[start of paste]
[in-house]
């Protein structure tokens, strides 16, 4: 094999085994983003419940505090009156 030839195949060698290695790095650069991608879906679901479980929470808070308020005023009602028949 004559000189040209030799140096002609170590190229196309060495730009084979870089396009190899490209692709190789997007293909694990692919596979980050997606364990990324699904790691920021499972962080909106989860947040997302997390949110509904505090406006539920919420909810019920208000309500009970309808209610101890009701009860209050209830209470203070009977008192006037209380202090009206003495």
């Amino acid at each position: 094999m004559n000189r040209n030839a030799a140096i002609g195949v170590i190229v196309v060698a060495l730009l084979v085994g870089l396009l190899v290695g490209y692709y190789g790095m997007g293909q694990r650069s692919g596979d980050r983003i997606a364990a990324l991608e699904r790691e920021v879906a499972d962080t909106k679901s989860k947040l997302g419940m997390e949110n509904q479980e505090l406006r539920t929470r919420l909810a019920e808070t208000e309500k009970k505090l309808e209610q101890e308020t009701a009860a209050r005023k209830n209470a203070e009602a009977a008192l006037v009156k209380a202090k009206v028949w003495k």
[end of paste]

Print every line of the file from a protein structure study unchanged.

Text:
[in-house]
């Protein structure tokens, strides 16, 4: 094999085994983003419940505090009156 030839195949060698290695790095650069991608879906679901479980929470808070308020005023009602028949 004559000189040209030799140096002609170590190229196309060495730009084979870089396009190899490209692709190789997007293909694990692919596979980050997606364990990324699904790691920021499972962080909106989860947040997302997390949110509904505090406006539920919420909810019920208000309500009970309808209610101890009701009860209050209830209470203070009977008192006037209380202090009206003495």
């Amino acid at each position: 094999m004559n000189r040209n030839a030799a140096i002609g195949v170590i190229v196309v060698a060495l730009l084979v085994g870089l396009l190899v290695g490209y692709y190789g790095m997007g293909q694990r650069s692919g596979d980050r983003i997606a364990a990324l991608e699904r790691e920021v879906a499972d962080t909106k679901s989860k947040l997302g419940m997390e949110n509904q479980e505090l406006r539920t929470r919420l909810a019920e808070t208000e309500k009970k505090l309808e209610q101890e308020t009701a009860a209050r005023k209830n209470a203070e009602a009977a008192l006037v009156k209380a202090k009206v028949w003495k």